‘While the Sun is Above Us’ by Melanie Schnell

Book Reviews

Reviewed by Sarah Petz

First-time novelist Melanie Schnell spent a year volunteering in the war-ravaged Southern Sudan, where she witnessed the devastating effects of the civil war on the villages where she worked, and interviewed dozens of people that had lived through it. The result is While the Sun is Above Us, a complex, haunting look at war and slavery in Sudan through the eyes of two women from vastly different backgrounds.

The narrative is split between the perspectives of Adut, a Sudanese mother brutally captured and held as a slave for eight years, and Sandra, a young naïve Canadian fleeing her failed relationship by becoming an aid worker in South Sudan. After Sandra becomes embroiled in a local conflict, their lives become intertwined.

The concept is ambitious for a first time novelist, but Schnell manages it with grace and clarity. What is particularly impressive is how she deals with the description of violence, particularly sexual violence against Adut at the hands of her captors. Rather than being sensational and gratuitous, these scenes are dealt with with sensitivity and subtlety, making them all the more powerful.

At times the novel can be challenging, with a non-linear plot structure that jumps to different times and settings on top of the already complex intertwining narratives of Sandra and Adut. Though the perspectives of these two protagonists are easily defined, as Schnell has given each a distinct voice, I did find myself having to go back and figure out where they were in time and space. Schnell also incorporates many Sudanese terms that may not be in the average reader’s vocabulary (but nothing that a quick Google search can’t clear up).

Schnell focuses much of the novel on the day-to-day realities that Adut and Sandra face, while slowly revealing how the lives of these two women have become so intricately intertwined. I found this at times made the novel move at a snail’s pace, which I’ll admit made it difficult to retain my interest at the half way point. This is mostly due to the fact that a good portion of the novel concentrates on Sandra and Adut’s experiences in captivity, as Schnell tells us of their lives through her characters’ memories. Yet while Adut’s perspective on her captors serves to highlight the politics of the Sudanese civil war, I found Sandra’s scenes in captivity repetitive and sometimes frustrating to read as she mostly spends them bemoaning how unfortunate her situation is. The resolution to their respective captures then seems to come abruptly, as if the author felt the need to quickly wrap up this plot line before the end of the novel.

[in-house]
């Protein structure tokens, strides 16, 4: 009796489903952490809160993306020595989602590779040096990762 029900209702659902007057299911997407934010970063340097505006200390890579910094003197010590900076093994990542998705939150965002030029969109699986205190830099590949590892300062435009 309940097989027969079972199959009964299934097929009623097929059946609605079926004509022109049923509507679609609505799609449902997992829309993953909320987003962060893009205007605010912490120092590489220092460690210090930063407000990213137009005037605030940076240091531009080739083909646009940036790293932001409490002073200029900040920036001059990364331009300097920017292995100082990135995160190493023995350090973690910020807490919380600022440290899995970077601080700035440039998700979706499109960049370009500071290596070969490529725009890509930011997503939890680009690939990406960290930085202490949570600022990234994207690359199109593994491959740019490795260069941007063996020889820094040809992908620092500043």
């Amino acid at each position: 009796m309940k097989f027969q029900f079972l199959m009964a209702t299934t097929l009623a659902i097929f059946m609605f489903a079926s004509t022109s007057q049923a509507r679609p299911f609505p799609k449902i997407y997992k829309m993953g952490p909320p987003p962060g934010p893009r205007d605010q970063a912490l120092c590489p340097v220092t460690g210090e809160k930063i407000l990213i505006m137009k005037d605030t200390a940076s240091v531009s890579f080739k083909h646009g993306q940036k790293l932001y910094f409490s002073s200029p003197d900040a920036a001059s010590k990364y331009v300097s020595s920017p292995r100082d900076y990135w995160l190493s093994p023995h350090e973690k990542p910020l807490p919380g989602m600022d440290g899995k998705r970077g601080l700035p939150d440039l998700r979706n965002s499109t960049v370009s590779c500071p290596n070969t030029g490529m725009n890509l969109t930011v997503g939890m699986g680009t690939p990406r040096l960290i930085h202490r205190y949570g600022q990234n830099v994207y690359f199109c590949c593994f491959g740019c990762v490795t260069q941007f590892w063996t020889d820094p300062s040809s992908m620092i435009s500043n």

Despite the slow plot, Schnell has built two incredibly rich characters in Adut and Sandra that vibrantly illustrate the experiences of those whose lives have been torn apart by war and the challenges of those who try to aid them. Sandra can simultaneously appear completely devoted to her aid work and yet just another shallow Westerner who is ignorant of the culture and painful past of the people she is trying to help. At one point her superior chides her for wearing skimpy shorts around the conservative Sudanese locals, and scenes where she asks people in her village to help her find a young African woman she saw in a magazine made me cringe with embarrassment for her.

By contrast, Adut’s life offers a window into the world of the Sudanese before and after the bloody civil war. Schnell describes both the realities of Adut’s life as a mother and wife in rural Sudan fleeing the brutal government militia, the murahaleen, and the violence of her life as a slave with precise detail. Through all these experiences, Adut remains strong and hopeful that she will one day return to her family.

The contrast between the naiveté of Sandra and the world weariness of Adut is demonstrated particularly well in the early pages of the novel, such as in this passage written from the perspective of Adut:

Forgive me, but life was not difficult for you. And there are things that I have wondered since that moment when we met, when you touched me on the wrist as you helped me to my feet, your white fingers brushing my scar, and I was shocked by the colour of your hair, like the sun: did you think you could escape the debt of grief that this land carries? Did you think you could come here and then leave, untouched? Did you believe the colour of your skin would keep you safe?

While the Sun is Above Us may move too slowly at times, the richness of its characters and Schnell’s portrait of life in Sudan are equally rewarding. By the end of the novel, the painful experiences of Adut and Sandra left me haunted, as Schnell tells her story with such clarity that I could smell the blood on their clothes and feel the hot sun beating down above them.

Freehand | 240 pages |  $21.95 | paper | ISBN #978-1554810611

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Sarah Petz

Sarah Petz is a Winnipeg journalist whose work has appeared in the Winnipeg Free Press, Maclean's On Campus, and SANDBOX magazine.

Copyright 2010 Great Plains Publications/Enfield & Wizenty

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